With nothing better to do, you go with your father to the hearing. Personally, you are torn. You certainly sympathize with the turtles, but the exclusivity of the Pike Lake snobs turns your stomach. This latter group uses the turtle issue, but they kill these same turtles elsewhere in the lake when they spray the weeds with defoliants to improve the swimming near their own lake frontages.

At the meeting, you see childhood acquaintances now grown, playing out their roles. You've seen none of these people for years. Ted is here, balding, a high-powered lawyer, representing the Village. Your old heart throb Maggie - Ted's sister - now fat and domestic, has organized a contingent of residents. "Well hello, Barney," she says. Her voice is chilly, as is that of the others. You have learned to recognize the tone, something like: "How could you marry a black woman and embarrass your family so." You don't go out of your way to tell any of them you've separated. They'd be too obviously pleased.

Your father surprises you by speaking at the meeting. He actually gives voice to reason. "As an old fisherman myself, I can understand the need for lake access. But a resort is likely to bring the power boats and the jet skis, which won't help the fishing at all. May I suggest a compromise, a smaller scale public access, without the controversial resort?"

From the silence of the crowd, it is clear that this viewpoint has pleased no one.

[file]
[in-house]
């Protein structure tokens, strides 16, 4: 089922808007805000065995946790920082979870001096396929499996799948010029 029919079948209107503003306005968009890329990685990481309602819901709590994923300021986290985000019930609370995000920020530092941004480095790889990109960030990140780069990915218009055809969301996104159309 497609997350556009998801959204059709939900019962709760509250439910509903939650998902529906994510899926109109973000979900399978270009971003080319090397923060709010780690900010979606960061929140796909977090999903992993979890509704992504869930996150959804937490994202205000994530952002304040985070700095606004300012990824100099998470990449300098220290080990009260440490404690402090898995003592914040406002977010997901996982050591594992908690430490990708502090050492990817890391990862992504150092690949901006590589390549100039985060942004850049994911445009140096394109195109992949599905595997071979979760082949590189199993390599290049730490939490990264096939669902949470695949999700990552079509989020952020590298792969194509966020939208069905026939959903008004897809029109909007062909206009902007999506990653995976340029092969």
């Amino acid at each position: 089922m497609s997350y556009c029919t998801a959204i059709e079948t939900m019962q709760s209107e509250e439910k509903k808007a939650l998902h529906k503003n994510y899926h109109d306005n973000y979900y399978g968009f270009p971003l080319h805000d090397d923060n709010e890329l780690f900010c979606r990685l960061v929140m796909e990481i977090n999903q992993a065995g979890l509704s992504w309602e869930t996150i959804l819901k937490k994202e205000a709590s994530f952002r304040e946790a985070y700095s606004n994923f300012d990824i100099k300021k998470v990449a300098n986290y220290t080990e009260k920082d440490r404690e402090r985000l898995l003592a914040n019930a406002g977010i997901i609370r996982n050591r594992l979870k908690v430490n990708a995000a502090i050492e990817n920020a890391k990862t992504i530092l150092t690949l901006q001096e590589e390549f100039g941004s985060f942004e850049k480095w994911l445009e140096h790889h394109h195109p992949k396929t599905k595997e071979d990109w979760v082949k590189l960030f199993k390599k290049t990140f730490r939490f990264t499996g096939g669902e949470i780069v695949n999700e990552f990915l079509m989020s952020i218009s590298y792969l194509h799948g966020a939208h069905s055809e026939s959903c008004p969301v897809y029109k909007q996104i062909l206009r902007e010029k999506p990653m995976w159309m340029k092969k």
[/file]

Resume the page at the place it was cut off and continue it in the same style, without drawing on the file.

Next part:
The hearing issues a weak decision which gives Melieren ten days to cease-and-desist his dredging operation, plenty of time to complete the job.

On the way home that night, silence once more prevails between your father and you. On the superhighway, right where you can see Turtle Bay through the newly thinned trees, you spot a small animal in your headlights, a turtle, laboriously crossing the road. You brake and swerve to miss it, but you fail, and it squishes against the tire of your camper truck. You feel something jump into your ear.



All night long, your ear itches.

In the morning, you hear the voice for the first time.

"Hello, Barney."

You twist around in your bed looking for the source of the voice.

"My name is Slrp. I will be your teacher."

Oh-oh, you think. You stay in bed that day, knowing that you are losing your grip, and that there's nothing you can do about it.

"I am a turtle who has left my body, the very body that you yourself smeared all over the road with your truck. To be fair, we planned this assault on your kind. Our situation is exceedingly desperate, and we need your help. I'm afraid you will have to help us whether you want to or not. No more passivity for the likes of you."